Be sure to incorporate lots of fruits and vegetables which can assist in lowering bad cholesterol due to their nature of being rich in fiber.
Experiment with a variety of whole grains such as whole-wheat pasta, whole-wheat baked goods, and brown rice. For breakfast, oat bran and oatmeal are ideal choices
Choose meats like fish instead of red meats and poultry. Omega-3 fatty acids are strongly present in fish diets which has shown to encourage healthy hearts and brain function
Exercise and Weight Control
Journal eating habits and take note of mental “stressors” that cause poor habits throughout the day
Losing simply ten pounds can show positive results for overall cholesterol levels
Set long-term weight-loss goals and plan how to achieve those goals
Incorporate thirty to sixty minutes of physical activity daily
If gyms are boring, find other ways of staying active – e.g. play a sport, ride a bike, take a brisk walk with the dog (alone, or with a friend)
Physical exercise and losing weight can lower LDL “bad” cholesterol while raising HDL “good” cholesterol. Therefore, some exercise is always a better option than no exercise (provided that the treating physician recommends physical activity, which is most likely unless there are some physical limitations).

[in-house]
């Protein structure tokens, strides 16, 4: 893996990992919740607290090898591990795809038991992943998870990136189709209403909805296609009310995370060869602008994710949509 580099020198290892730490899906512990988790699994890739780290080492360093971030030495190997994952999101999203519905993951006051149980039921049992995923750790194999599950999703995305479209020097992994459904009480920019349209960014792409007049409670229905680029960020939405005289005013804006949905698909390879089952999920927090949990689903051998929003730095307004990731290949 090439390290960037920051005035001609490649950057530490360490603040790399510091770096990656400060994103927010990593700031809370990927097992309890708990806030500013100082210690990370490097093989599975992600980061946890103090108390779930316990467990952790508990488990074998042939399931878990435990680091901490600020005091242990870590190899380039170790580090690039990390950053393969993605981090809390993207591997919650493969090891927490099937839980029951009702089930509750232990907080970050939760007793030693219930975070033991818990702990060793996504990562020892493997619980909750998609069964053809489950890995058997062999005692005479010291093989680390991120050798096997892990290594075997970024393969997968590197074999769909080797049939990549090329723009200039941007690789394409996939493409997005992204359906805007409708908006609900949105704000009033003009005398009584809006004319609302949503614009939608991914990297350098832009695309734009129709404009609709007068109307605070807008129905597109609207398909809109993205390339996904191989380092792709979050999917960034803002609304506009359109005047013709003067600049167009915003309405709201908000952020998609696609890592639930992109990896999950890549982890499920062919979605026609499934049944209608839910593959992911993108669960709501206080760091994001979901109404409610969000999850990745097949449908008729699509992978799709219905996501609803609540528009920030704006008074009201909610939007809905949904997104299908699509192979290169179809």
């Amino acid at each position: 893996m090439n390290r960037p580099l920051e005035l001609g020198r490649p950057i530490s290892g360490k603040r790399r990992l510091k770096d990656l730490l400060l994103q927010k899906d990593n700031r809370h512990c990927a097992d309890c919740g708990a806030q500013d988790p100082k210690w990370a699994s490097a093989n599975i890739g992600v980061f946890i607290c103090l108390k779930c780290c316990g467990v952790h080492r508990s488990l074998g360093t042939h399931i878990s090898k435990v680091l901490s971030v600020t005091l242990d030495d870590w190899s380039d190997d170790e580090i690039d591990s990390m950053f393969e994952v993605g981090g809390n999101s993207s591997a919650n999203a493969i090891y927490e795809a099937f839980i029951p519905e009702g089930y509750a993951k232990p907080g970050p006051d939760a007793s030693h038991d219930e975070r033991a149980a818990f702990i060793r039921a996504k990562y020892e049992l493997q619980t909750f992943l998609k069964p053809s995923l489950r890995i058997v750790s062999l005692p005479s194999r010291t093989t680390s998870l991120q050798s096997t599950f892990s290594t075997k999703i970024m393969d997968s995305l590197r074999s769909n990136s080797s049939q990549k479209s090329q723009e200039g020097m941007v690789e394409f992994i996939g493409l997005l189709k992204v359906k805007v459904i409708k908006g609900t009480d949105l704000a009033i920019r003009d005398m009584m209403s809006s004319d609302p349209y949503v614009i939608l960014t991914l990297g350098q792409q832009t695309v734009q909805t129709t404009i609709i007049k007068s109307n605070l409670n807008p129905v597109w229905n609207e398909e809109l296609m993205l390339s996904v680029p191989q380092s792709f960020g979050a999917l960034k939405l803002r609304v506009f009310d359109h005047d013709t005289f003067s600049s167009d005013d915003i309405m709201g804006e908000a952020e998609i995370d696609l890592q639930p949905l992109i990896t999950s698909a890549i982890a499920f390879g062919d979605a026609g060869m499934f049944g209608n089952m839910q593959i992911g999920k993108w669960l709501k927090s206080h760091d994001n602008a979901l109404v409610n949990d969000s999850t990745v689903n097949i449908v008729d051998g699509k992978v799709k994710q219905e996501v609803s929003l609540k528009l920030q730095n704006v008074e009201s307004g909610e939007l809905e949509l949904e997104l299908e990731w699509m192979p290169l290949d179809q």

Practice yoga, tai chi, or some low-impact activity to increase energy, decrease cholesterol levels, and have a positive impact on mental stress.
Smoking and Use of Alcohol
Quit cigarette smoking as it has been shown to weaken the walls of the blood vessels and thereby making the accumulation of plaque within the arteries increase rapidly. Accumulation of plaque in the arteries can cause serious risks for heart disease and other health problems.
While moderate intake of alcohol might increase levels of HDL cholesterol, it has not been shown to raise the levels sufficiently for recommendation. Therefore, reducing the amount of alcohol intake is advisable.
In sum, lowering LDL lipoprotein cholesterol levels and increasing HDL lipoprotein cholesterol is possible with intentional lifestyle changes.